Justice – it is the paradox of our existence. We assume it, and even demand it, but when we stand before a judge and jury we dread it. Not necessarily because we are guilty, for we might be completely innocent. But we still fear the judgment. We dread it because we realize that there is one factor in this physical world that even our innocence cannot withstand – bias.
Why does it surprise us that we are faced with imperfect justice in an imperfect world? Being human inevitably involves emotions, preferences, preconceived beliefs and prejudices – all things that result in a person who is biased rather than perfectly fair: predisposed to one side, not perfectly impartial. This is the predicament we are living with in this realm of the flesh. It is the epitome of duality – that in a universe governed by the karmic theory of perfect justice, we are living amidst bias and inequity.
Immersed in this quagmire, we have pitifully become a part of it. Our mind, happy to adopt yet another perversion, has distorted its innate ability to discriminate and rendered itself prejudicial in practically every respect. And worse than that, it has also become judgmental and condemnatory. How sad it is that every facet of life is blanketed by the shadow of a negative bias. And how much sadder that we fail to even see it. We never notice our own prejudices even when we complain bitterly about those of our fellow inmates. We never realize our own judgmental attitude even when we suffer the painful barbs hurled at us by others. We ignore the ugly tint cast by our own jaundiced eyes even when we are repulsed by the lack of impartiality of our peers. We have been infected by the viral nature of this biased world, and we have surrendered to it with total abandon – lock, stock and barrel.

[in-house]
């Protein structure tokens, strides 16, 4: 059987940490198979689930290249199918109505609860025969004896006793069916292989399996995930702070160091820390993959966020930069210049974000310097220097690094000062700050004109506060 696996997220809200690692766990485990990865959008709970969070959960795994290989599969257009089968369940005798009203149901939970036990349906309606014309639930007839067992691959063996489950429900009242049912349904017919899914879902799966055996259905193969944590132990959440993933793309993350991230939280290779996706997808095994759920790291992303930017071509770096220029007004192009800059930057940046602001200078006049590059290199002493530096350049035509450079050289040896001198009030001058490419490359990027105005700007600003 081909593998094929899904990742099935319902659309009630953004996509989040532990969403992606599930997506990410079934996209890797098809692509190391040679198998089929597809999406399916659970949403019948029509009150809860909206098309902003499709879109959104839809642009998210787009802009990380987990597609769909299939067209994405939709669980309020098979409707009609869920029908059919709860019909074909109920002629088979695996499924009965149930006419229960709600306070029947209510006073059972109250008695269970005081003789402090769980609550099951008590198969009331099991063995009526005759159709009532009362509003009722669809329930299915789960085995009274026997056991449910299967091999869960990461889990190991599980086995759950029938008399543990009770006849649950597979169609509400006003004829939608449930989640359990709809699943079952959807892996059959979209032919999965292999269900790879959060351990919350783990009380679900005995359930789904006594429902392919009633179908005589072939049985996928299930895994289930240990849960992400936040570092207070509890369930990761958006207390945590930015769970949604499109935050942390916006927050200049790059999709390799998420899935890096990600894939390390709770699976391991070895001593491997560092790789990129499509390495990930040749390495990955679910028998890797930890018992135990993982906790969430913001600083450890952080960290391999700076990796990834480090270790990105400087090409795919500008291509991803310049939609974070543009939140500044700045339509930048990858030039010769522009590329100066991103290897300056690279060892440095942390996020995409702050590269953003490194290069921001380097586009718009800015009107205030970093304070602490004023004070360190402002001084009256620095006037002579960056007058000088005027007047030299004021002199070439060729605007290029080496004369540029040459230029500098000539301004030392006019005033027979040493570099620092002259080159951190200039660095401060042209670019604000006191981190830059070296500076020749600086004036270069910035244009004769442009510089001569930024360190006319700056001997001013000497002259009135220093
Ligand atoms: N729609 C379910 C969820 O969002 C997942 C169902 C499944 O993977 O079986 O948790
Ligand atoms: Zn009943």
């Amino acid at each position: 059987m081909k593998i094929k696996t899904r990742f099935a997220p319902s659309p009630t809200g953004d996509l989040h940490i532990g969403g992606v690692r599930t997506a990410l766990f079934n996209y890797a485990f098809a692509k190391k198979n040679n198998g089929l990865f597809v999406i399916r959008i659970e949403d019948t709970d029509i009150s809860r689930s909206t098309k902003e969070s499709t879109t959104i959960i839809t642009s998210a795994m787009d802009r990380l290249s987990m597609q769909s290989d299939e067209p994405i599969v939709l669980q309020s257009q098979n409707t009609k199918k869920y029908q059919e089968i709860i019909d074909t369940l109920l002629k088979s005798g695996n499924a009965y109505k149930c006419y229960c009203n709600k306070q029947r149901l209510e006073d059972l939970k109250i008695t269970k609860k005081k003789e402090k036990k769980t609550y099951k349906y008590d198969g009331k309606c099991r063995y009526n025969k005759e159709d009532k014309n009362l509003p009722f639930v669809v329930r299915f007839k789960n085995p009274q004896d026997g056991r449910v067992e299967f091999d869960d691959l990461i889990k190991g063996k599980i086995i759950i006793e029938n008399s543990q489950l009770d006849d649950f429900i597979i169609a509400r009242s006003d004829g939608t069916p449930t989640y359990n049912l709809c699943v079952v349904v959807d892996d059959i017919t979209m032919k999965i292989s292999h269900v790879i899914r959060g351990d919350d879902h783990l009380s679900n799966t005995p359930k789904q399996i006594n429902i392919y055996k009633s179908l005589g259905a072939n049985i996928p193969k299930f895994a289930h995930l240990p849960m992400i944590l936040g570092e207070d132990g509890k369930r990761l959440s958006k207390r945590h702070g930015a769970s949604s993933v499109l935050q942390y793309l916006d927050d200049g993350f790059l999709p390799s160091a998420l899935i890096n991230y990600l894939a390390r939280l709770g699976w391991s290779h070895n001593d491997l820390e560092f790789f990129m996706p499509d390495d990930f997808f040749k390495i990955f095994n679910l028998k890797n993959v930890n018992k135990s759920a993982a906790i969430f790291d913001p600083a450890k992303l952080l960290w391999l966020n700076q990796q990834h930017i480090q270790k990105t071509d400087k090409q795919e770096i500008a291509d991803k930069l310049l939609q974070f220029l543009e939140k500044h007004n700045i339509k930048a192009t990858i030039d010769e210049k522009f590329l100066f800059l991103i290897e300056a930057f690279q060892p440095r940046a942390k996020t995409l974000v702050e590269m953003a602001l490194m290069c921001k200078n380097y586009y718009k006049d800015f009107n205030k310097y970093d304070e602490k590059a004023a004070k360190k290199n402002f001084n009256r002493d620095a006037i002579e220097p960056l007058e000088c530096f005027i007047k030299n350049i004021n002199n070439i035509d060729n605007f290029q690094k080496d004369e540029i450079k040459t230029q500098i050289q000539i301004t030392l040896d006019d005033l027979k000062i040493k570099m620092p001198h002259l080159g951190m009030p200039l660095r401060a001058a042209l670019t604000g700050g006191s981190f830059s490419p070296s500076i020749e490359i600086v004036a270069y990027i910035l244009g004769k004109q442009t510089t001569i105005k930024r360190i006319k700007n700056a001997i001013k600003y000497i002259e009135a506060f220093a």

Wearing our shroud of negative bias, we thus push forward on the treadmill of life. And day after day, as we move closer to that fateful moment of our final breath, we sometimes forget that we will soon stand before our Maker, when our every act will play back for us, either in full glory or in utter shame. And it is at that moment of perfect justice that the irony will hit us: that it is not justice we actually desire – not neutrality, but something else. When it comes to our failings, our offences, what we really want is to be judged with a positive bias. We want mercy and forgiveness.
The physical world has conditioned us, consciously or unconsciously, to behave with a negative bias. To judge and to condemn, based on the notion that justice must be served. But what is justice? It is the application of rules and laws to administer the appropriate punishment for every crime. And thus, perfect justice requires a perfectly neutral and unbiased judge, a neutrality that stems from absolute objectivity and complete lack of emotion – in other words, a judgment devoid of compassion, forgiveness, mercy and most of all, love.
And this is where the hat drops, for if there is love, there can never be neutrality – only partiality. Our final desire to be judged with a favourable prejudice is, in fact, a desire to be judged with love, the very essence of our Creator.
From the darkest depths of our transmigratory nightmare, love carries us to the very heights of pure spirit. And learning to live life positively biased with love and compassion must be the greatest achievement of human birth, for it alone enables us to make that journey from where there is truly no return – the leap from here to eternity.